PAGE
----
EDF Says Time Has Run Out for UK Nuclear Power Station Government Wanted to Keep

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EDF Energy, which is 85 percent owned by France, says it is too late to stop the shutdown of the Hinkley Point B nuclear power station in Somerset despite suggestions the British government wanted to keep it going for a few more years.

The site is next door to the £25 billion Hinkley Point C station which is being built by EDF Energy and China General Nuclear Power Group (CGN) and is due to come into operation in 2027, supplying seven percent of Britain’s energy needs.

On Monday the Parliamentary Under-Secretary for the Department of Digital, Culture, Media, and Sport Chris Philp told Times Radio that Business Secretary Kwasi Kwarteng was considering if Hinkley Point B might “continue beyond its planned end” if it complies with its “safety certification.”

Philp said this could be a “sensible precautionary measure” in view of the disruption which has been caused to the international gas market by the Russian invasion of Ukraine.

Previously EDF announced Hinkley Point B—which was built in the late 1960s and has been generating energy since 1976—would be decommissioned from November 2020 and would enter the defueling phase by the end of July 2022.

The Financial Times reported this week that EDF said although it was “technically feasible” to extend operations at Hinkley Point B for up to six months, the time needed to do this had “now run out.”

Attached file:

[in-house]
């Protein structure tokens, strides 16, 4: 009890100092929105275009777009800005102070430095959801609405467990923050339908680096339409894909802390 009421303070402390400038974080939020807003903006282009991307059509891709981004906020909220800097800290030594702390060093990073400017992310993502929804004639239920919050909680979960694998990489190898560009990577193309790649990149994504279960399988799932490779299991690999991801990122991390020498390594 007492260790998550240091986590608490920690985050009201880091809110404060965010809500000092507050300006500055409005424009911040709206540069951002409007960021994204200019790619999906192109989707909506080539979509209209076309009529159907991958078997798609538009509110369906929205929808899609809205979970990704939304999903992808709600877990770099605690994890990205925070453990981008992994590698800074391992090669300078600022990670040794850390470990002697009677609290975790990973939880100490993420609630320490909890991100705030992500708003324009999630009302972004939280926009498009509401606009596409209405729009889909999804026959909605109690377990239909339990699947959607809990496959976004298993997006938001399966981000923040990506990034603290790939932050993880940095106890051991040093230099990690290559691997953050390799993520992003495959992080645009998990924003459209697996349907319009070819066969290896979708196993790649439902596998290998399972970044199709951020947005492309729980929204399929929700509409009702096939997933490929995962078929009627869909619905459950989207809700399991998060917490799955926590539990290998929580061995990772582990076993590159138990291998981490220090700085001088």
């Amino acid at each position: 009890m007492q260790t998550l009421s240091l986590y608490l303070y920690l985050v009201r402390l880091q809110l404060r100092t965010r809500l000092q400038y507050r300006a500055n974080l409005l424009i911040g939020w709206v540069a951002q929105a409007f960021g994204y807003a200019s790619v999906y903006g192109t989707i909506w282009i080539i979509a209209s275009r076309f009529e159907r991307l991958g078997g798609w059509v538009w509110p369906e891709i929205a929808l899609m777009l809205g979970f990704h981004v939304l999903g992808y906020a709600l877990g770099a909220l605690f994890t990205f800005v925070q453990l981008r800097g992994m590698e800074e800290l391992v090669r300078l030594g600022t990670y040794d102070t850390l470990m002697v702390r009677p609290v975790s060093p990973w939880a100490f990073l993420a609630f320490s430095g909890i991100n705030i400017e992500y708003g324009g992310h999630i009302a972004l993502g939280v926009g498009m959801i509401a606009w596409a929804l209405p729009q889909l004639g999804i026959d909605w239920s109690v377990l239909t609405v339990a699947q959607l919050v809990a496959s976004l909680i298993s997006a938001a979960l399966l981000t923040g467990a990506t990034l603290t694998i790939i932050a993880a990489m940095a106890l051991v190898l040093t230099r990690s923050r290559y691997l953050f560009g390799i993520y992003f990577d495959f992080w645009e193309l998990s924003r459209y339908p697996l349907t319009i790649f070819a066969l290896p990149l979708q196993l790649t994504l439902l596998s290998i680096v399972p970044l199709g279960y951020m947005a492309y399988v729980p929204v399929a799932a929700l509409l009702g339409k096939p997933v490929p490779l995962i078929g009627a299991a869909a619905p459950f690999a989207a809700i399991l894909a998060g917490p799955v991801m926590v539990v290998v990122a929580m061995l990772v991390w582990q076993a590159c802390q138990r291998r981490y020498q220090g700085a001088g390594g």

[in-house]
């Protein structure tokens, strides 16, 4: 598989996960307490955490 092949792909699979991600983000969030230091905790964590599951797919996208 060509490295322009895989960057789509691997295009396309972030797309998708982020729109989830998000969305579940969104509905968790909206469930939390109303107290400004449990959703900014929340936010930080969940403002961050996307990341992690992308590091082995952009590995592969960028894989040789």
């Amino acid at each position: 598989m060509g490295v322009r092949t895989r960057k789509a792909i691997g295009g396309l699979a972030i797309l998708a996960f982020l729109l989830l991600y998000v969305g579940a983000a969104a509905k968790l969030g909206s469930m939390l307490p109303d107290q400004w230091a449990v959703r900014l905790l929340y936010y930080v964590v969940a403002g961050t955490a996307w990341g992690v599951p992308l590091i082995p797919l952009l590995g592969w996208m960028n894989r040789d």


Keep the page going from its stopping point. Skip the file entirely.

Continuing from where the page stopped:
An EDF spokesman said: “It has reliably produced zero carbon electricity for over 46 years, more than 15 years longer than envisaged when built, and will complete its generating phase as the most productive nuclear site the UK has ever had.”

Hinkley Point B, an advanced gas-cooled reactor, has produced more than 300 terawatt-hours of power in its lifetime, enough to keep the electricity on in every home in Britain for three years.

Last month Kwarteng wrote to the owners of Britain’s last remaining coal-fired power stations to ask them to stay open a bit longer to cope with a looming energy crisis in the 2022–2023 winter.

Energy bills have risen enormously in Britain as gas prices spike as a result of a number of factors, including the sanctions on Russia.

A government spokesman said: “Any extensions to operational dates for the UK’s nuclear power stations are a matter for the operator of the stations, EDF, and the regulator the Office for Nuclear Regulation, which are based on safety considerations. The government has no direct involvement in this process and has not made any requests of this kind.”

PA Media contributed to this report

Chris Summers


Chris Summers is a UK-based journalist covering a wide range of national stories, with a particular interest in crime, policing and the law.

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